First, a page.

Are you curious about a one-year delay? I explained it in my first income report.

47th Income Report - February 2017February 2017 was slow and uneventful. I kept writing the usual mishmash – Quora answers, blog posts, email broadcasts to my ever-growing list; articles and guest posts when I got inspiration to write them, and my novel written on Sundays for the sake of keeping a writing streak intact. One thing I focused more on were my income reports. I decided to catch up with them and close the time gap between their publication and the events they described.

In the end, I want to keep about a 3-month delay to keep things fresh, but reliable at the same time. In self-publishing, the cost side is easy to figure out; costs are immediate.
The income side is trickier. Money from your Kindle sales can arrive up to three months after the sale took place. The same is true with other streams of income. For example, there is an inevitable delay between an affiliate sale and commission.


In 2016, I hired an accounting firm to help me report my royalties income to the tax office. They did an OK job, but they charged me an arm and leg for that. By “OK,” I mean they prepared methodology and an Excel sheet that summarized it for all 12 or so countries I had theoretically got royalties from. “Theoretically,” because in the end, I got all the money from Amazon.

Anyway, they not only made several calculation errors, but they also made a mistake in some tax regulations. A few months later, my tax office guided me on how to fix them.

So this year, I outsourced the job of calculating my taxes to my son. At the beginning of February, we went through his report. He made fewer mistakes than the accounting firm.

1. When you have the right processes, even a kid can do the job.
I don’t regret hiring the accounting firm in the previous year because they provided me with that Excel sheet that served as a baseline for my son.

2. Tax regulations are purposefully complicated.
Small business owners fear tax authorities like a plague, so they go to lawyers and accountants for help. The complexity of regulations serves only those service providers. They can charge premium price for their “magic formulas.” But even they don’t know all the ins and outs, so outsourcing doesn’t make you safer, but leaves you poorer.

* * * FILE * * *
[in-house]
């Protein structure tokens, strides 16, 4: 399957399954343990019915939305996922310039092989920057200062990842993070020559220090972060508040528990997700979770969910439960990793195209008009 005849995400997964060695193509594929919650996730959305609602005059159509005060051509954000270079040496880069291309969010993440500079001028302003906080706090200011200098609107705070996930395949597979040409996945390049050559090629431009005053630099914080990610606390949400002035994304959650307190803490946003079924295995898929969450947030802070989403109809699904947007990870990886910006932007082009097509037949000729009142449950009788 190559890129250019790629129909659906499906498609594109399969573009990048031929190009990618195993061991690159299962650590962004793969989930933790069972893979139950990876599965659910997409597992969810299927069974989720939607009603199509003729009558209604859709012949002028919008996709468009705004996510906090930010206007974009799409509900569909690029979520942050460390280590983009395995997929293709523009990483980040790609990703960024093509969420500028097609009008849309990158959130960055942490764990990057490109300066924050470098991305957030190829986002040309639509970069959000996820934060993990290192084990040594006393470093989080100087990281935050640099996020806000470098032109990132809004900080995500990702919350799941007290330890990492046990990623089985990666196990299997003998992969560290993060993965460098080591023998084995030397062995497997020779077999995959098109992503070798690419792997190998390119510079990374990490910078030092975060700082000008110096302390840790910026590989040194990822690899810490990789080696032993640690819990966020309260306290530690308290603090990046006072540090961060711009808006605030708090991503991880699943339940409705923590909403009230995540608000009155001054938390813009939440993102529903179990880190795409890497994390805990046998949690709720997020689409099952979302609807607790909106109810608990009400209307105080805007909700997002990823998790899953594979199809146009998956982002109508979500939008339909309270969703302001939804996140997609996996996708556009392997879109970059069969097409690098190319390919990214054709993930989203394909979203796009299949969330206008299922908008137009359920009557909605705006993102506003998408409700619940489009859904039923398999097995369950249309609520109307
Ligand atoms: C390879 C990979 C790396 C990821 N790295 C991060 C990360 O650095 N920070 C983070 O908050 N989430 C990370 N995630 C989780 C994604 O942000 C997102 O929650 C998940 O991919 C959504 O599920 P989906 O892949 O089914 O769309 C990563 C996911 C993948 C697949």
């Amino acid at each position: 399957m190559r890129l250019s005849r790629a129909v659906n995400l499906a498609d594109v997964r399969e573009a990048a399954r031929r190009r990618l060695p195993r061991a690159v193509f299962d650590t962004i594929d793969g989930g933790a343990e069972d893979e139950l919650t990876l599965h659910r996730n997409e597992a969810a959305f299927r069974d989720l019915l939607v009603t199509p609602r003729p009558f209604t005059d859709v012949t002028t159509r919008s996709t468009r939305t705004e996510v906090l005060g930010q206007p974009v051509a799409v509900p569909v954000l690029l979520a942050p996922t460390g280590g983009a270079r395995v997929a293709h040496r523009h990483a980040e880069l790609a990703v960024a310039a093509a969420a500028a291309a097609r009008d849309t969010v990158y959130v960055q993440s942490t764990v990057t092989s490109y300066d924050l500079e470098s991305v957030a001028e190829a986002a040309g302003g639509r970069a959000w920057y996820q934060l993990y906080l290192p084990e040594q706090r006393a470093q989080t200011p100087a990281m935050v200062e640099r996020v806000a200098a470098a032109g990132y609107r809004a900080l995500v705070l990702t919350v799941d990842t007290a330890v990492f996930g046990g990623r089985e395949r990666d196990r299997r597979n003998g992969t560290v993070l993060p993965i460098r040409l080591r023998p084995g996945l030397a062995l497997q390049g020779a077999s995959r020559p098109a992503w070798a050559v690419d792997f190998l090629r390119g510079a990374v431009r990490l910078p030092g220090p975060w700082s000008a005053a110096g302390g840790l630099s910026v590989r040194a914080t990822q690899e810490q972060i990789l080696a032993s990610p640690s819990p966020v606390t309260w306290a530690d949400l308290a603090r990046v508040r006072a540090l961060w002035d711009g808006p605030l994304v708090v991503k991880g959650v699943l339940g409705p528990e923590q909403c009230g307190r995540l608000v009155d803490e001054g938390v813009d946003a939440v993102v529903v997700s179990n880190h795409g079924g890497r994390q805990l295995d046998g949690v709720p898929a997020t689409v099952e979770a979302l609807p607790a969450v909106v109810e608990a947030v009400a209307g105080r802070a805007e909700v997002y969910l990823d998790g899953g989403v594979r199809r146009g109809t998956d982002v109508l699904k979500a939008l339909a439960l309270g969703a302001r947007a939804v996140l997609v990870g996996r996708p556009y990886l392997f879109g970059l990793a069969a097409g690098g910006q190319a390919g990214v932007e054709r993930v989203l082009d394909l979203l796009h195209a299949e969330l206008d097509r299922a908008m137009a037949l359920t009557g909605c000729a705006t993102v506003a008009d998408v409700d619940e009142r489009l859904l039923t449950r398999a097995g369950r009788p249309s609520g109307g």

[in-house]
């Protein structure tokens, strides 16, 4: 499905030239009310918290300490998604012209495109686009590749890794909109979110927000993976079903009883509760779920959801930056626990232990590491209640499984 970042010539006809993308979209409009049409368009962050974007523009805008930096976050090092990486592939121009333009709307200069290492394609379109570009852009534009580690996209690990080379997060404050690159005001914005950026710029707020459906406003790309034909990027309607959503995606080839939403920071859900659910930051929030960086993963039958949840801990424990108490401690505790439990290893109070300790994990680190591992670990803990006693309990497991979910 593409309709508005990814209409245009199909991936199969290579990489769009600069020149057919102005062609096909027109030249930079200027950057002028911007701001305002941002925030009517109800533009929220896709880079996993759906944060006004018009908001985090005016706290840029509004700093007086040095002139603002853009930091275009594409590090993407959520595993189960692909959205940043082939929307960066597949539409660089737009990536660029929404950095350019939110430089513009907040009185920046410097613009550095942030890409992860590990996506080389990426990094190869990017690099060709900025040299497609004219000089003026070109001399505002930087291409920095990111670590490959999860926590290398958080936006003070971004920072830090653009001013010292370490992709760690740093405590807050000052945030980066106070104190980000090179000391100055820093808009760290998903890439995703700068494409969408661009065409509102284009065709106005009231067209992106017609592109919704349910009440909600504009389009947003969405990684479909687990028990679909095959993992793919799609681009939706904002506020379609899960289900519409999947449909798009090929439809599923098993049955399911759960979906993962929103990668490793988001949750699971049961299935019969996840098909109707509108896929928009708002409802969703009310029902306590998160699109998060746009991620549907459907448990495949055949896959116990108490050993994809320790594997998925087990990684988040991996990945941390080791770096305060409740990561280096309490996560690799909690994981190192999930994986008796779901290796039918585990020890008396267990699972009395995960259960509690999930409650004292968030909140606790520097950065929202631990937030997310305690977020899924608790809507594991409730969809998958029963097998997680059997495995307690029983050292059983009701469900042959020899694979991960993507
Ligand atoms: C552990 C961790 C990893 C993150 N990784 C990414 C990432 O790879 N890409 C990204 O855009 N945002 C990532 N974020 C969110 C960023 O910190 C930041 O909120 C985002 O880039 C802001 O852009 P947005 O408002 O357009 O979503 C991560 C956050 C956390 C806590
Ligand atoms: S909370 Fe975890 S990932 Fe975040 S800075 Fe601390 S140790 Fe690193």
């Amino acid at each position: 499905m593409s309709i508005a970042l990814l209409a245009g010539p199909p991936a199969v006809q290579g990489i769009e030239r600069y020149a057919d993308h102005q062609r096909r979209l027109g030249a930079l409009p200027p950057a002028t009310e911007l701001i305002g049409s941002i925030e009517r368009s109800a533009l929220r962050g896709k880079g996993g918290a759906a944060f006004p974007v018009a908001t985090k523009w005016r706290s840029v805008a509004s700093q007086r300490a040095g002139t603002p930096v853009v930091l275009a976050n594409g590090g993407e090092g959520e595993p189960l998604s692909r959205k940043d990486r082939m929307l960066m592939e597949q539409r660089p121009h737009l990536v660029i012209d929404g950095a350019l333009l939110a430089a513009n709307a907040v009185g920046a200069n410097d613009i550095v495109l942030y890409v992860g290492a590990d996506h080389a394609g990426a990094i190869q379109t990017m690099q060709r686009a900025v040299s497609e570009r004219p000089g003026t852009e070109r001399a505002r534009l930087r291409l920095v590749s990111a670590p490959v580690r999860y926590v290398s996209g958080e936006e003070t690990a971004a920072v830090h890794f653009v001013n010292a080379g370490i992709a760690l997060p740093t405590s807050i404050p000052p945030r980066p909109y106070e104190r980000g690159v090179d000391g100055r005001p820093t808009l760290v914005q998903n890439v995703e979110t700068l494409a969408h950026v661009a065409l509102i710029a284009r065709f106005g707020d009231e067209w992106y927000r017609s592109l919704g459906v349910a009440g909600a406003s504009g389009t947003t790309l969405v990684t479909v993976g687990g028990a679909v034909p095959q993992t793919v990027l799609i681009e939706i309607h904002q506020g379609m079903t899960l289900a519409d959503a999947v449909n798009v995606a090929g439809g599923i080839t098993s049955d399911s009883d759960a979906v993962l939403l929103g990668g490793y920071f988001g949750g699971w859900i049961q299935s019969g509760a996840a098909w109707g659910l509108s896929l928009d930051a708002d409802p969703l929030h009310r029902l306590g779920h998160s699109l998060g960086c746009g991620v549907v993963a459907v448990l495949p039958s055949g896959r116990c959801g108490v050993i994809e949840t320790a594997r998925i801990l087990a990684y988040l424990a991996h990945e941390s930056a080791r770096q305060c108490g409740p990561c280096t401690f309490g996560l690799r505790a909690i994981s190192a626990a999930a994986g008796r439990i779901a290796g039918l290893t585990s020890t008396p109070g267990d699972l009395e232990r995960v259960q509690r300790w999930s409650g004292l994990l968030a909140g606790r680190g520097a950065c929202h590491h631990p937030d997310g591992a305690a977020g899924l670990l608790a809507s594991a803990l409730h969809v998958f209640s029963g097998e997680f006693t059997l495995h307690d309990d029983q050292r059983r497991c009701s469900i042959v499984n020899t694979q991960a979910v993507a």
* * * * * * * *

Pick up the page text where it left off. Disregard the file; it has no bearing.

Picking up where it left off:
You need to take responsibility for your taxes, because no one else will.

3. Set aside money for your taxes.
I’m so glad I did just that. Till 2017, every year I got a hefty tax return because of relatively low income and family tax preferences. This year was the first time I had to pay the back tax. However, in 2016, I was willfully setting aside some percentage of my royalties exactly for this purpose. It was no problem for me.


I’m a one-man army. I have no backend for my business. No leads, funnels, system and processes. It takes time to build them up, and I had enough in my lap to be fully scheduled.
I was corresponding via email with one of my readers. He asked me if I provide personal consultations. I could, why not? I called him one Saturday morning, and we chatted for about an hour. I told him about’s accountability coaching, and he was eager to jump in. I also explained to him my philosophy of Pay What It’s Worth, and he agreed on that as well.

The consultation and the first couple of weeks of PWIW coaching provided me with $375. Now, half a year later this client is still with me, and he has made some impressive progress.
I sell hundreds of copies of my books a month. I need to put info about consultations and coaching in the back matter, I think. :/